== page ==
Men in Blue

I sat criss-cross applesauce in the big gymnasium, my head hurt. I was confused. We sat watching the police officer talk about block parents, 911, and running away from strangers.

What seemed like hours, we were finally directed by our teachers to lineup and take pictures with the police officer. I ran to the back of the line. The police officer approached me, smiled and put out his hand. I looked at him, stepped back, and refused to go any where near him. My teacher attempted to persuade me to inch closer, I put my head up and shook it. I was not going to go anywhere near him.

The poor police officer was confused, and a little worried. He tried again, and I screamed, and ran out of the gym. I remember vividly my heart racing, my lunch tossing and turning. I ran to the washroom (no matter what country I was in, it was always my safe zone), I trembled, tears rolled down my cheek.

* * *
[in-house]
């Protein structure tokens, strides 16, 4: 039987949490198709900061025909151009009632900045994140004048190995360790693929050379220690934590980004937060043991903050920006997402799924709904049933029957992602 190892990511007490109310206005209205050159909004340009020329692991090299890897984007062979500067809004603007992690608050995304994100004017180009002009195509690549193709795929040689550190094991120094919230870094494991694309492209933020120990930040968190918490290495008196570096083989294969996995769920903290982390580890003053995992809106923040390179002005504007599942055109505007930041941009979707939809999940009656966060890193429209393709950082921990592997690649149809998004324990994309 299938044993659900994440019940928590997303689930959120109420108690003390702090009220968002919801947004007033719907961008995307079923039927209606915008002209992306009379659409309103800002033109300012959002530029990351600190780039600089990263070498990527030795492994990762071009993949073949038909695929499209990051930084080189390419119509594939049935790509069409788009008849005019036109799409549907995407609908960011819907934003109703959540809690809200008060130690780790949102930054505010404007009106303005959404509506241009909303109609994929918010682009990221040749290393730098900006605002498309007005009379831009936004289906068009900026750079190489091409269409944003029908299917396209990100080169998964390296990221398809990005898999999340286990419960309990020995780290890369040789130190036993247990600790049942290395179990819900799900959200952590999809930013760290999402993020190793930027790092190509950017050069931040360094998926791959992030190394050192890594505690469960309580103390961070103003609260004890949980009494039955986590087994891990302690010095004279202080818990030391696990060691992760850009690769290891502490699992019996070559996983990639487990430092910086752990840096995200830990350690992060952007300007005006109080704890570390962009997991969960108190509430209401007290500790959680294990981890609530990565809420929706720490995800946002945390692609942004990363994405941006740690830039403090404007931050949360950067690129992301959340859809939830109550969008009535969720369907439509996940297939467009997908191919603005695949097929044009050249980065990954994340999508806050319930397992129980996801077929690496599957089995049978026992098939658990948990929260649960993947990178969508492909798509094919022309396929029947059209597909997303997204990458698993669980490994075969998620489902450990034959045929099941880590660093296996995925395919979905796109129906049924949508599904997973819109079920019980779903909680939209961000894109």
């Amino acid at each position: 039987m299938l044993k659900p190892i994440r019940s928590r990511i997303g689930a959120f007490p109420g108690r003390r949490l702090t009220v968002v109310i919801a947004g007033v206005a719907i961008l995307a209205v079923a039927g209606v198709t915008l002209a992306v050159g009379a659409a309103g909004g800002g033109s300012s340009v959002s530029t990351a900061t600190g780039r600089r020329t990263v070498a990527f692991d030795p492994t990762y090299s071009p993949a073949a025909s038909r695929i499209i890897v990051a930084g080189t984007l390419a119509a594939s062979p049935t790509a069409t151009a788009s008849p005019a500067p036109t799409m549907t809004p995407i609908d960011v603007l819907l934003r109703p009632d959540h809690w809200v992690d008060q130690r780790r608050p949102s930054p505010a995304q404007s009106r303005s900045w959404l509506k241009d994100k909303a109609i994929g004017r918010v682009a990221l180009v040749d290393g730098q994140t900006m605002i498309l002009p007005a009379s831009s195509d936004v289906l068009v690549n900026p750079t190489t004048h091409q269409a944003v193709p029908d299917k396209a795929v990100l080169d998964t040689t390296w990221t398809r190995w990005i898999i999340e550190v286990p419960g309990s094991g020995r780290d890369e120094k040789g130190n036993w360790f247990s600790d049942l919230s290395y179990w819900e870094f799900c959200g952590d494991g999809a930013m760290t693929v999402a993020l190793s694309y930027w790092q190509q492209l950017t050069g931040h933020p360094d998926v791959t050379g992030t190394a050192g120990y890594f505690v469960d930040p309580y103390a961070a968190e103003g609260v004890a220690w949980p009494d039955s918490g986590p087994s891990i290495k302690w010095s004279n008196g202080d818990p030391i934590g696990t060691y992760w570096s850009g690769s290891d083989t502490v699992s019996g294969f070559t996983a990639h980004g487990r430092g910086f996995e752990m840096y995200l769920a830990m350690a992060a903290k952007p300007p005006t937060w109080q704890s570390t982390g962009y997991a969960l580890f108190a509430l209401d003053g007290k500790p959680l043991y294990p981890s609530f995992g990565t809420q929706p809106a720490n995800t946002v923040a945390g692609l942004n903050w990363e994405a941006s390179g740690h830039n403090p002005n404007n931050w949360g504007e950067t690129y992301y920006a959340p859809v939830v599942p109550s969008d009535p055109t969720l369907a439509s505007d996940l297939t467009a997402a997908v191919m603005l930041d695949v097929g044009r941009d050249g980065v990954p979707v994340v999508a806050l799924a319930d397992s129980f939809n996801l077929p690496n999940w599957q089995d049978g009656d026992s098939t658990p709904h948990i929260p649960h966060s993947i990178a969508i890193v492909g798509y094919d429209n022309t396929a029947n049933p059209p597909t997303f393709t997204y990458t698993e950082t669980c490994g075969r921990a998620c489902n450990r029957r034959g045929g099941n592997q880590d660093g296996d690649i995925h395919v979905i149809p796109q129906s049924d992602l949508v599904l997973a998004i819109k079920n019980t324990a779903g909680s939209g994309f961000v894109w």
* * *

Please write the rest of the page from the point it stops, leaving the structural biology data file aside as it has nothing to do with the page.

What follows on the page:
My scream had set a panic, the principle called my Father, my Mother was teaching herself and couldn’t be reached. My Father realized the concern. He told them to leave me alone, he would drive down to the school.

I sat on the bathroom floor until my Father arrived. He scooped me up, and asked what happened. I recounted that the police officer was trying to come near me.

He then had to explain that we were back home, and Police Officers are safe to approach, they weren’t corrupt like those in other countries. It took me years to comprehend this concept, I wouldn’t go near one until my late teens.

Early on, I knew that under no circumstances do you ever trust approach or even talk to a police officer, unless absolutely necessary.

Yeah, you might think this is crazy if you grow up in North America or Europe, but if spent the first 7 years in countries where police and government are corrupt, you would be confused too.


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